First the premise: Ralph Hinkley, an idealistic high school teacher, and Bill Maxwell, a by the book FBI agent, have what seems like a chance encounter with each other in the desert. However, aliens have brought the two together and then give Ralph a superhero suit which gives it's wearer many of same powers as Superman. While wearing the suit Ralph has super strength and speed, can fly, can make himself invisible, can create and control fire, is bulletproof, and can see holographic images of things happening in other locations or times. The aliens gave Ralph an instruction book on how to use the suit, but Ralph loses the instructions within minutes of receiving them.
Bill Maxwell's role is to provide Ralph with guidance and problems to solve. As an FBI agent Maxwell is well suited for this job. Ralph was chosen by the aliens for his character and ideals. The aliens also state that the suit was made for Ralph only, which means Bill needs Ralph as much as Ralph needs Bill.
The loss of the instructions was the plot device that allowed this show to rise above an ordinary comic book tv show, as well as making it not a complete rip off of Superman. Not only does Ralph have to struggle with a new role in life that negatively affects both his family and work, but he has to try to figure out how to use the suit at the same time. Not knowing how to use the suit is also a major weakness in what would otherwise be an uninteresting invulnerable character.
Besides Ralph (played by William Katt) and Maxwell (played by Robert Culp), the next most prominent cast members are Ralph's love interest Pam (Connie Selleca) and Ralph's student Tony Villicano (Michael Paré) Connie is probably best known now for being married to John Tesh, and Michael's best known role was Eddie from both Eddie and the Cruisers movies. Connie does a respectable job in her role as the girlfriend / ‘third string utility man’ on the crimefighting team. But Michael's portrayal of punk Tony seems like a parody of John Travolta in Welcome Back Kotter, which makes little sense as the show is based in California and a surfer bum would seem more appropriate.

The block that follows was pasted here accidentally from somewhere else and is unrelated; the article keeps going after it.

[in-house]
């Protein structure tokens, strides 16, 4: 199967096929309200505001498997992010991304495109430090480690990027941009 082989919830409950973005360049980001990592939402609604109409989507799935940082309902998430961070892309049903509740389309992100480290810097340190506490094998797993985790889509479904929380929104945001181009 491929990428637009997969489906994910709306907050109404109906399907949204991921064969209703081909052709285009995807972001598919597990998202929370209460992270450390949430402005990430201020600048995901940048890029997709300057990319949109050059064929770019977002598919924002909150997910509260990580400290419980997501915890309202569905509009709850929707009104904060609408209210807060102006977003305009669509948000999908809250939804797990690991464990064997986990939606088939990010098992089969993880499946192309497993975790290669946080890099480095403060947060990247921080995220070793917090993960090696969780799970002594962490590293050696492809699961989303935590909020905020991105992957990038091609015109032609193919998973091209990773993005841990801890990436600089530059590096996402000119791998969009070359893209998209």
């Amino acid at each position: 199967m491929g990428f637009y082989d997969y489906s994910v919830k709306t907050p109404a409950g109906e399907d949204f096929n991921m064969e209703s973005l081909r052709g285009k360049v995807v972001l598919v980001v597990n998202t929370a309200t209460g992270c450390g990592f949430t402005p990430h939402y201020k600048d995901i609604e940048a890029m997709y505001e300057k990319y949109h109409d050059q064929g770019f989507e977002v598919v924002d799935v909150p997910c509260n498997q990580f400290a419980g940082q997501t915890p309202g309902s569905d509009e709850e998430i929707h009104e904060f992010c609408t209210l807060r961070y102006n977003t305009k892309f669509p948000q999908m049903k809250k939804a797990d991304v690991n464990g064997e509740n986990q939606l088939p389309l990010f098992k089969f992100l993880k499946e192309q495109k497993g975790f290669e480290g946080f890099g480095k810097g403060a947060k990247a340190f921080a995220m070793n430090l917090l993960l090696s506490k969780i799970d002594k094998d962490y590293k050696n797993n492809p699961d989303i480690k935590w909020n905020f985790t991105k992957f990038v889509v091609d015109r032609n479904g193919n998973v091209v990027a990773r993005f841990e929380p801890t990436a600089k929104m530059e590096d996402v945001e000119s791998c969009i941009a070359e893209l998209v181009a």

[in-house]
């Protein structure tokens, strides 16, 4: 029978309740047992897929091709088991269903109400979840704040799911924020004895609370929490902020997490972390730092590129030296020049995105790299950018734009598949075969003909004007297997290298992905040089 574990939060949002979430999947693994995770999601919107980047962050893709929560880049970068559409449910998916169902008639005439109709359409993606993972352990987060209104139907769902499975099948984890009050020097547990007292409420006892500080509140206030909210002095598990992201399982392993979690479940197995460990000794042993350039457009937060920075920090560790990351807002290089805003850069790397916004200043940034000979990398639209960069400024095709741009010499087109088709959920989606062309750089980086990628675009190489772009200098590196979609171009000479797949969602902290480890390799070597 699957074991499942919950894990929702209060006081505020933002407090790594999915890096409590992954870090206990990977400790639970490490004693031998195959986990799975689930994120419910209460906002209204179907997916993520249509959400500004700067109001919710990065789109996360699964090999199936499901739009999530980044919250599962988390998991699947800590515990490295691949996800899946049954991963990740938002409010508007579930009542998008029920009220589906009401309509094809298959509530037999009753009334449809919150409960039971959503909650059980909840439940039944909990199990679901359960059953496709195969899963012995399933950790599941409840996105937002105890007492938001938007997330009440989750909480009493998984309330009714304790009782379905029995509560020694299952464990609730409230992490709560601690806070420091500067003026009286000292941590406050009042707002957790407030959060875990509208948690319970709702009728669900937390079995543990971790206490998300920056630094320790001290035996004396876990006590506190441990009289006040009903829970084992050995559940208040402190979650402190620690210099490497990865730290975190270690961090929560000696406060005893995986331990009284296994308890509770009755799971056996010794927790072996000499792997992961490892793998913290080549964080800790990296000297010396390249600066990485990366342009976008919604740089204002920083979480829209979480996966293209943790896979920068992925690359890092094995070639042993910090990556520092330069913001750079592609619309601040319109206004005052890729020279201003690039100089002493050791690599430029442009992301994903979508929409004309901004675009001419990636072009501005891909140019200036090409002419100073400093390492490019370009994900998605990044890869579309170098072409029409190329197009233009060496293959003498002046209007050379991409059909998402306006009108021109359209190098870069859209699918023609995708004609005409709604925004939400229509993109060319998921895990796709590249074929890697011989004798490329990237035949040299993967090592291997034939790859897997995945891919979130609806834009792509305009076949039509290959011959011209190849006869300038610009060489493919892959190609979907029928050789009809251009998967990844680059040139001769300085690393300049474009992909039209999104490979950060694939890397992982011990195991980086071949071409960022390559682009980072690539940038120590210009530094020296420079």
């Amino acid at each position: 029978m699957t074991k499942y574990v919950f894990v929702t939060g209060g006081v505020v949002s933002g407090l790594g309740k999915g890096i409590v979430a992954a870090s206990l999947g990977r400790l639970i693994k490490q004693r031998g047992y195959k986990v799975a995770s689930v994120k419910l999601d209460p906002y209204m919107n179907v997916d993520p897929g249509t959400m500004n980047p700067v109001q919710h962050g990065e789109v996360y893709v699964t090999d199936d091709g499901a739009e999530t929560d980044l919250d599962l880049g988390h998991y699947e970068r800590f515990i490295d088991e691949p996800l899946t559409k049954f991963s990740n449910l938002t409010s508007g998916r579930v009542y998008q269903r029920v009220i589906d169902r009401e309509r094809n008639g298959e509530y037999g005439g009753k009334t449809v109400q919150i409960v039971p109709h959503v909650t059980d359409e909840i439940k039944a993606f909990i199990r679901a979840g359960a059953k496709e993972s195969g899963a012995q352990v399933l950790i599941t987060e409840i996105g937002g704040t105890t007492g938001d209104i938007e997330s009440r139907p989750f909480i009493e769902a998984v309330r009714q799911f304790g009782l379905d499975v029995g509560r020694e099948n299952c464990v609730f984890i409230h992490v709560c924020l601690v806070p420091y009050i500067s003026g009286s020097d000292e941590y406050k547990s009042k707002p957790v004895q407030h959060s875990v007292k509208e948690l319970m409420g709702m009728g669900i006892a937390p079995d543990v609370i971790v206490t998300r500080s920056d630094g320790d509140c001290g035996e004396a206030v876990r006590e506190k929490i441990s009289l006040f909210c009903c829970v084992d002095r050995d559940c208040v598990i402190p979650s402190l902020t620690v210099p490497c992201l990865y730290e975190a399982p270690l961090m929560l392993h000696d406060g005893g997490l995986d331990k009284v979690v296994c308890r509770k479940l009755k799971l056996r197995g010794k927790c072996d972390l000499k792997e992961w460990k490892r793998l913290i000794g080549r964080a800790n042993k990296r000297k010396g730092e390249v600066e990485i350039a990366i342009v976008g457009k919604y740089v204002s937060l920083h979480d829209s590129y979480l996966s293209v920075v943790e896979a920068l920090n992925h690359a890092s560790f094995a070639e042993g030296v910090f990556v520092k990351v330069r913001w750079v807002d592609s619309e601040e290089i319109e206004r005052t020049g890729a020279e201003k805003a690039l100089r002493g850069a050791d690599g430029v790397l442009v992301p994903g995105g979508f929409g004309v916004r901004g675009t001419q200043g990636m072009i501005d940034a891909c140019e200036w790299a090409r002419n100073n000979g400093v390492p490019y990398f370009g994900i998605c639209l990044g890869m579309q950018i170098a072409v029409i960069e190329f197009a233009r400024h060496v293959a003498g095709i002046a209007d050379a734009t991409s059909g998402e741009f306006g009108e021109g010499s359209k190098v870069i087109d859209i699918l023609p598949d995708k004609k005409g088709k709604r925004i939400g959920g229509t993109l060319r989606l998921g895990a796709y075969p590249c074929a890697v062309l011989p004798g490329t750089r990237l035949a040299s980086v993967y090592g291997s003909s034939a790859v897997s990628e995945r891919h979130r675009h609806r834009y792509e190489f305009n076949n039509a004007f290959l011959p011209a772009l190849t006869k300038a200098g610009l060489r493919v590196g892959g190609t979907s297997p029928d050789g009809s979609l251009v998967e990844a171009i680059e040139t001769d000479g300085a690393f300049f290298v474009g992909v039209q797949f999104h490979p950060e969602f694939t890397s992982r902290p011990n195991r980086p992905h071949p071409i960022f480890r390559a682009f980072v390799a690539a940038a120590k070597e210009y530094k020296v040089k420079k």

One thing I noticed even as a kid was that the flying scenes were especially fake, but considering that it was a TV show made in the early 80s I can let that pass. But watching the show as an adult you can't help but notice all the scenes where Ralph lands and then up pops William Katt in a much too obviously cut scene, usually this is from a different camera angle. But I will let that fly as well since it was 1981. One thing I can't let fly is the use of Katt's stunt double from behind in scenes where there was no stunt double necessary. You could see the double's real hair color under the $10 blond wig! Why wouldn't they use Katt for those scenes, or at least dye the guy's hair so it doesn't show up under the wig!
While those may be very obvious problems with the special effects, the most annoying thing about the show is the lack of sync between the video and audio. I wonder if this is from the remastering of the DVD or if it was like that in the first place. My guess is that this was a production issue, and not something that happened during the remastering process as it occurs quite frequently.
Forgiving the aforementioned issues, the show is still enjoyable. I particularly enjoyed the use of original music written specifically for each episode. It may have been more common back then, but I can't think of other shows that used music with lyrics to add to the episode's plot. Season One's My Heroes Have Always Been Cowboys and the Self Titled Pilot are both outstanding episodes. Cowboys was a tribute to heroes in law enforcement, the military, and even The Lone Ranger! I strongly recommend watching Season One to anyone who loved the show as a kid. You will gain a new appreciation for the show. As a bonus, the season one DVD contains the never aired pilot of The Greatest American Superheroine.